With a persistent decline in poverty, India is no longer a nation having the largest number of poor people in the world, says a study published by US-based think tank Brookings.
With a persistent decline in poverty, India is no longer a nation having the largest number of poor people in the world, says a study published by US-based think tank Brookings. The study, titled ‘The start of a new poverty narrative’ and published in the Brookings’ blog, is authored by Homi Kharas, Kristofer Hamel and Martin Hofer.
According to the study, Nigeria has already overtaken India as the country with the largest number of extreme poor in early 2018, and the Democratic Republic of the Congo could soon take over the number 2 spot. “At the end of May 2018, our trajectories suggest that Nigeria had about 87 million people in extreme poverty, compared with India’s 73 million.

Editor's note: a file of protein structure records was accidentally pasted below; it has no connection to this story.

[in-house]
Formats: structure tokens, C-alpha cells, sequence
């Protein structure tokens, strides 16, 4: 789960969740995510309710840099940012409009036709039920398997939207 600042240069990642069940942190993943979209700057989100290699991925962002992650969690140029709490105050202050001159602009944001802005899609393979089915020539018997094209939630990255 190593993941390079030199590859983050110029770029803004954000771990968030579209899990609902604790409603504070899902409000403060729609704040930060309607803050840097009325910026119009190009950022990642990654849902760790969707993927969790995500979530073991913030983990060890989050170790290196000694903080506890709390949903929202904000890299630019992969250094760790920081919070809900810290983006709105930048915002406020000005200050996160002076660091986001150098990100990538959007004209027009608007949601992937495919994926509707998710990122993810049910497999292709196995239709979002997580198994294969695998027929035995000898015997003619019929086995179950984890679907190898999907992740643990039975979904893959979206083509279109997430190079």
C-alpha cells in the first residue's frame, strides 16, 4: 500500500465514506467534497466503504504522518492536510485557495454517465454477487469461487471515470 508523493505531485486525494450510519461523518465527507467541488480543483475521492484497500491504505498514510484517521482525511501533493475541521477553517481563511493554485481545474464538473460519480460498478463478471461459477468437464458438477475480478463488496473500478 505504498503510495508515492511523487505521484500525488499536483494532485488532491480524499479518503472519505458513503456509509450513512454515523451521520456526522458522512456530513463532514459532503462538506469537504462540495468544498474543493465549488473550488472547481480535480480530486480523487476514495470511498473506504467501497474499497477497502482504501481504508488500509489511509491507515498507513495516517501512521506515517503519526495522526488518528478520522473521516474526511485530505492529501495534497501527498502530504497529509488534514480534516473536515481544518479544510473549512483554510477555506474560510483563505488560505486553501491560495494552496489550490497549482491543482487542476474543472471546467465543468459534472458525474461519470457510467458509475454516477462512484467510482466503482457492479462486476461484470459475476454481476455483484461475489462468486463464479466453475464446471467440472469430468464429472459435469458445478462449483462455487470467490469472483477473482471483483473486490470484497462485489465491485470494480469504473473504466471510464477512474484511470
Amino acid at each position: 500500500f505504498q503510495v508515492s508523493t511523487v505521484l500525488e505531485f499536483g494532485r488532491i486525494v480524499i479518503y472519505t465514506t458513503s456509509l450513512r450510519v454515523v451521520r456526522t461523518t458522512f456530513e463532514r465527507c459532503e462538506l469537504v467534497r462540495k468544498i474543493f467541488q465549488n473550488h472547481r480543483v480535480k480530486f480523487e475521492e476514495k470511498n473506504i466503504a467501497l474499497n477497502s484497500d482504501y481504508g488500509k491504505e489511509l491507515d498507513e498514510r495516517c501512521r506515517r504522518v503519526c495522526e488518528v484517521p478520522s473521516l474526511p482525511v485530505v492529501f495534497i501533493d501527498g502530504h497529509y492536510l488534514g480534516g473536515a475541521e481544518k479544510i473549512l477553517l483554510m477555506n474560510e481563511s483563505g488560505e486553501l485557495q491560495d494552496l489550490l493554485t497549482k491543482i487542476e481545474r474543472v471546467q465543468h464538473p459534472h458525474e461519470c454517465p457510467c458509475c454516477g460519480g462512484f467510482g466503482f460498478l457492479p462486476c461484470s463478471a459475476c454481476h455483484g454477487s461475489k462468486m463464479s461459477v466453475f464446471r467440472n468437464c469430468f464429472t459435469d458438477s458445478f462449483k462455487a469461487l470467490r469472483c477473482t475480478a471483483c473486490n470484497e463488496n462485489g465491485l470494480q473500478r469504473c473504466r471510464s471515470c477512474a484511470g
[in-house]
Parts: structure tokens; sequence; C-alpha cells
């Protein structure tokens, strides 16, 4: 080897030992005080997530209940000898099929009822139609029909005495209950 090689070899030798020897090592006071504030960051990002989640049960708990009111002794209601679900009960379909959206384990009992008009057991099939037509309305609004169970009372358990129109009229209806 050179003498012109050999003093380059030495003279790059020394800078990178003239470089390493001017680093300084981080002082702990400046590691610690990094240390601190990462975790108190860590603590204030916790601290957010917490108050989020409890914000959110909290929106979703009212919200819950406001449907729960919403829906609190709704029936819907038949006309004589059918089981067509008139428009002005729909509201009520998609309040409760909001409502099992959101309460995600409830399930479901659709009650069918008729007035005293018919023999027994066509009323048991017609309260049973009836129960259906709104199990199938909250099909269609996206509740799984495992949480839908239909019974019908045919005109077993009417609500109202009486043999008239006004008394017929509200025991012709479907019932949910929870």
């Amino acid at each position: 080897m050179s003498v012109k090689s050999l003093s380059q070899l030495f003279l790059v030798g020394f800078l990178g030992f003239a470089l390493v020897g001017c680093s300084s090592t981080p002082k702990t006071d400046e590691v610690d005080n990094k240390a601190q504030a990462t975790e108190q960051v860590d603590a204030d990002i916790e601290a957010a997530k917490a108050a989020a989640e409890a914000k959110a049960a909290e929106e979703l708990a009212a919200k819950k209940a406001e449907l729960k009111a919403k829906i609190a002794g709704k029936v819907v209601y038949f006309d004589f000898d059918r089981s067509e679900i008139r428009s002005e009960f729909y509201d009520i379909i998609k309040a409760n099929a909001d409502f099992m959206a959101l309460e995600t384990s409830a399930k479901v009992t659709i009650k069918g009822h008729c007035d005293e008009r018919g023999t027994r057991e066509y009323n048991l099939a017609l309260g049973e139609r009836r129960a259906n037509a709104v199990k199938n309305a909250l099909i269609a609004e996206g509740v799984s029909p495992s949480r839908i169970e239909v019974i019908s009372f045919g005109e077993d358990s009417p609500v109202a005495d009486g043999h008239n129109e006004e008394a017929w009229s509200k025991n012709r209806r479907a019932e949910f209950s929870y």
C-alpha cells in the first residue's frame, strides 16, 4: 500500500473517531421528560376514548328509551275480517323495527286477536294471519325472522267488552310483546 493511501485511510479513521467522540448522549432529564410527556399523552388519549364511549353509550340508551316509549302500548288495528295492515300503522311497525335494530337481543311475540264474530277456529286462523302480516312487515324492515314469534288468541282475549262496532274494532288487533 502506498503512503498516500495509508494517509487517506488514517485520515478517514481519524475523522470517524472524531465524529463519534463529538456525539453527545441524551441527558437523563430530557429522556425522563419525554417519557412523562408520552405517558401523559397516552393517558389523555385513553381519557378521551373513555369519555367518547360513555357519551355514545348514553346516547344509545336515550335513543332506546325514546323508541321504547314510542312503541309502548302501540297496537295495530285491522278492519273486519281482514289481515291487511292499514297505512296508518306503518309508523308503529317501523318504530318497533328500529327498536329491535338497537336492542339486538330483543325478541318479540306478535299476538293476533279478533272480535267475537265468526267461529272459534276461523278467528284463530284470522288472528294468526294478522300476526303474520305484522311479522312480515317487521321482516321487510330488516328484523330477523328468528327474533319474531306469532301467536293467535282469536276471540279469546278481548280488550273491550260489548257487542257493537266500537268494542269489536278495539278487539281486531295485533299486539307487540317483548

“What is more, extreme poverty in Nigeria is growing by six people every minute, while poverty in India continues to fall,” said the study. It further pointed out that by the end of 2018 in Africa as a whole, there will probably be about 3.2 million more people living in extreme poverty than at present.
Noting that about 725 million people were in extreme poverty at the beginning of 2016, the report said, “we needed to reduce poverty by 1.5 people every second to achieve the goal and yet we have been moving at a pace of only 1.1 people per second”. “As we fall further behind the target pace, the task of ending extreme poverty by 2030 is becoming inexorably harder because we are running out of time,” it added.
The UN-sponsored Sustainable Development Goals aim to eliminate global poverty by 2030. Commenting on the study, Economic Advisory Council to the Prime Minister (EAC-PM) member Shamika Ravi said that India has achieved a rapid decline in extreme poverty through high development spending and high growth.
The study has cited data from World Poverty Clock and new projections on country economic growth from the International Monetary Funds’ World Economic Outlook. These form the basic building blocks for poverty trajectories computed for 188 countries and territories, developed and developing, across the world.